6:10 They were not able to withstand [ouk ischuon antistēnai]. Imperfect active of [ischuō], to have strength, and ingressive second aorist active (intransitive) infinitive of [anthistēmi]. They continued unable (without strength enough) to take a stand against. Stephen knocked them down, Saul included, as fast as they got up. Stephen was like a battery charged and in action. The wisdom and spirit [tēi sophiāi kai pneumati]. Dative case. They stood up against Stephen’s wisdom and the Holy Spirit “by whom he spoke” [hōi elalei]. Instrumental case and the relative agrees with “Spirit.” He kept on speaking so [elalei], imperfect active). It was a desperate situation.

6:11 Then they suborned men [tote hupebalon andras]. Second aorist active indicative of [hupoballō], old verb, but here only in the N.T., to put under like a carpet, to bring men under one’s control by suggestion or by money. One recalls the plight of Caiaphas in the trial of Jesus when he sought false witnesses. Subornaverunt. They put these men forward in an underhand way for fraud. Blasphemous words against Moses and God [blasphēma eis Mōusēn kai ton theon]. The punishment for blasphemy was stoning to death. See Mt 12:31 for discussion of the word [blasphēmia, blasphēmeō, blasphēmos], all in the N.T. from [blaptō], to harm, and [phēmē], speech, harmful speech, or [blax], stupid, and [phēmē]. But the charge against Stephen was untrue. Please note that Moses is here placed before God and practically on a par with God in the matter of blasphemy. The purpose of this charge is to stir the prejudices of the people in the matter of Jewish rights and privileges. It is the Pharisees who are conducting this attack on Stephen while the Sadducees had led them against Peter and John. The position of Stephen is critical in the extreme for the Sadducees will not help him as Gamaliel did the apostles.

6:12 They stirred up the people [sunekinēsan ton laon]. They shook the people together like an earthquake. First aorist active indicative of [sunkineō], to throw into commotion. Old verb, but here only in the N.T. The elders and the scribes (Pharisees) are reached, but no word about the Sadducees. This is the first record of the hostility of the masses against the disciples (Vincent). Came upon him [epistantes]. Second aorist (ingressive) active participle of [ephistēmi]. Rushed at him. Seized [sunērpasan]. Effective aorist active of [sunarpazō] as if they caught him after pursuit.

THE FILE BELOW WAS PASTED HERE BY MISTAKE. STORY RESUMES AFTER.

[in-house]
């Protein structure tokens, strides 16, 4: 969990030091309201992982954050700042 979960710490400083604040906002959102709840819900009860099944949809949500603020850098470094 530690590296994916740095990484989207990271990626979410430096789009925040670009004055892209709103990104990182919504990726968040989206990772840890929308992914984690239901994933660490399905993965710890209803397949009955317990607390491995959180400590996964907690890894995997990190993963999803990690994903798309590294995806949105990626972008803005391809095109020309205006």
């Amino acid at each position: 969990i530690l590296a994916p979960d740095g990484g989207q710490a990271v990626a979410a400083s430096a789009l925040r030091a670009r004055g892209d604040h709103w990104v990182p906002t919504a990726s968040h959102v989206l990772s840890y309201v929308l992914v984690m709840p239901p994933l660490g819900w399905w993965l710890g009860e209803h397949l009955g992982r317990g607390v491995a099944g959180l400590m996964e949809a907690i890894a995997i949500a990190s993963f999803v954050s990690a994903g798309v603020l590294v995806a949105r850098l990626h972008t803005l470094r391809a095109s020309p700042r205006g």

6:13 False witnesses [marturas pseudeis]. Just as Caiaphas did with Jesus. Ceaseth not [ou pauetai]. Wild charge just like a false witness that Stephen talks in the synagogues against the law and the holy temple.

6:14 We have heard him say [akēkoamen autou legontos]. The only direct testimony and evidently wrong. Curiously like the charge brought against Jesus before Caiaphas that he would destroy the temple and build it again in three days. Undoubtedly Stephen had said something about Christianity before as meant for others besides Jews. He had caught the spirit of Jesus about worship as shown to the woman at Sychar in Joh 4 that God is spirit and to be worshipped by men anywhere and everywhere without having to come to the temple in Jerusalem. It was inflammable material surely and it was easy to misrepresent and hard to clear up. This Jesus of Nazareth [Iēsous ho Nazōraios houtos]. With contempt.

6:15 As if the face of an angel [hōsei prosōpon aggelou]. Even his enemies saw that, wicked as they were. See Ex 34:30 for the face of Moses when he came down from Sinai (2Co 3:7). Page quotes Tennyson: “God’s glory smote him on the face.” Where were Peter and John at this crisis? Apparently Stephen stands alone before the Sanhedrin as Jesus did. But he was not alone for he saw Jesus standing at the right hand of God (Ac 7:56). There was little that Peter and John could have done if they had been present. Gamaliel did not interpose this time for the Pharisees were behind the charges against Stephen, false though they were as Gamaliel could have found out.